Sunday, 5 August 2012

Aaliyah - Enough Said (ft. Drake)

I make no bones about the fact I am not a Drake fan, but I am a seriously fucking huge fan of 90's Timbaland , Missy Elliot and Aaliyah. When I heard that Drake would be producing a posthumous Aaliyah album with Timbaland and Missy completely uninvolved, I decided that I'd rather spend a night alone sleeping on the N29 than for this to happen. However, the first track is here, and it's actually pretty good. Drake's actual verse is kind of shit, but he references Balotelli so I can live with it. Obviously it goes without saying it'd probably be better if Timbaland circa 1999 and Missy were involved, but they aren't unfortunately. 

Also, was anyone else blissfully unaware that Drake has this tattoo? That's almost as creepy as the 'R Kelly getting Aaliyah pregnant and trying to marry her when she was 15' rumours.

Anyway, R.I.P baby girl xxx

Wednesday, 4 July 2012

Respect to Frank Ocean

This morning, Frank Ocean posted this on his Tumblr. A beautifully written coming out, although myself and the internet seems unsure as to whether he is gay or bisexual. But it doesn't matter, respect to him for being able to do this whilst making music in one of the few genres where your sexuality can pose a problem.

A x

Tuesday, 8 May 2012

A Day Late and a Dollar Short: Frank Ocean

I've had an aversion to OFWGKTA out of principle. My theory is that they would make great ad men, or movie directors, PR consultants or hype men, but I'm sick of seeing all my brother's (though luckily not my brother himself) walking around shouting 'Fuck school' and then crying when they get into a fight and get an internal exclusion. This had resulted in me completely skipping Frank Ocean's nostalgia/ULTRA first time round, although I heard great things about it hitting me from all directions, but yesterday I had a change of heart and downloaded it - and now I'm feeling the Amanda Bynes does around black guys. I'm very attracted to this mixtape just fyi.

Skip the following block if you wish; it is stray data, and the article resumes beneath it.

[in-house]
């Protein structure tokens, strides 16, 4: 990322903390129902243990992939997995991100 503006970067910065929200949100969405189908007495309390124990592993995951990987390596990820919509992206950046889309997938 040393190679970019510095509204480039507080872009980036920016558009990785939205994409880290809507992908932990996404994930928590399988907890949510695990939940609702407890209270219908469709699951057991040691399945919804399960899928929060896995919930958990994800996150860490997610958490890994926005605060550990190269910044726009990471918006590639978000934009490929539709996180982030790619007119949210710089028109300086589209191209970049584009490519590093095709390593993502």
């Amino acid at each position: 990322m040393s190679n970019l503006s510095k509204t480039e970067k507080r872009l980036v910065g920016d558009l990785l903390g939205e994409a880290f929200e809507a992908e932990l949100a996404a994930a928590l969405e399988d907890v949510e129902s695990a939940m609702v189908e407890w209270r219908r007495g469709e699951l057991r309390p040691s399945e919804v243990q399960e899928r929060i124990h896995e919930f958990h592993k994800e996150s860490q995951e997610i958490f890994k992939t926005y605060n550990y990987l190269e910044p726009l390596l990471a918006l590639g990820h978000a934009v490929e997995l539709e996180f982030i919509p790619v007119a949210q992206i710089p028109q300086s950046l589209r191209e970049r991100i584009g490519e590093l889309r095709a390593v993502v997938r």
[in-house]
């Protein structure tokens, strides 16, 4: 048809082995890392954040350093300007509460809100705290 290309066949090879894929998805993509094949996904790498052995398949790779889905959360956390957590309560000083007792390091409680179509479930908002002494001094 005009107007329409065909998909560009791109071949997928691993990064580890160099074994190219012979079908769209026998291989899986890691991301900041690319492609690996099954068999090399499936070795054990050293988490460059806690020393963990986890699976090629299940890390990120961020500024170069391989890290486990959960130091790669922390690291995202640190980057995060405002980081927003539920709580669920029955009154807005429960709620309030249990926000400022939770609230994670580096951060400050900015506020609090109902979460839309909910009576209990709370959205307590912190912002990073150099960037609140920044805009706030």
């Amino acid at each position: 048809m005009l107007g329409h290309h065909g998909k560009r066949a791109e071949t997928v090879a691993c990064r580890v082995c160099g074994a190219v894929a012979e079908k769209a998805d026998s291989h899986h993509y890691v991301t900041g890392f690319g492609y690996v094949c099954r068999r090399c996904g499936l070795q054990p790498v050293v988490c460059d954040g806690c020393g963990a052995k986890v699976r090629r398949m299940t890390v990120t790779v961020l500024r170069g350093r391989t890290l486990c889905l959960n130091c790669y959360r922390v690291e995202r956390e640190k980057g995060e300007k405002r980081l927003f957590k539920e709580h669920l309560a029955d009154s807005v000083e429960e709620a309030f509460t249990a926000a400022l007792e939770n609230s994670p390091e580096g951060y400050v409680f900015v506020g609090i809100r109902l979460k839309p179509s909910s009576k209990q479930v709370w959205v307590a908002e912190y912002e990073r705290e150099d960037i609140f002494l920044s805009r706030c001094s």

After the intro 'Street Fighter,' follows a decent cover of one of my least favourite bands' tracks ever, Coldplay's 'Strawberry Swing'. If you cover something by Coldplay and I don't describe it as a piece of shit that makes me lose my faith in humanity, you've probably done a decent job. Getting rid of Chris Martin's vocals that are still in this version would help a lot. 

Next is the stand-out 'Novocane,' a haunting, melancholy ode to a Z-Trip fan who had to compromise her desire to pay for dentistry school with doing porn and tripping balls on substances she's had to nick from class. I'm probably not exaggerating too much to say it reminds me of T.S Eliot's poetry with its feeling of isolation and emphasis on feeling numb and disconnected.

Another one of my favourite tracks on the mixtape is undoubtedly 'We All Try.' The pragmatic approach to faith that hits hard throughout the song will appeal to even the most strident secularists. The social commentary is incredibly refreshing and liberal, particularly for the often homophobic and misogynist genre of hip hop. As much as I've had my aversion to OF, I did appreciate the fact they embrace Syd tha Kyd - both gay and female - with open arms. Frank believes 'Marriage isn't/Between a man and woman but between love and love,' and 'That a woman's temple/Gives her the right to choose.'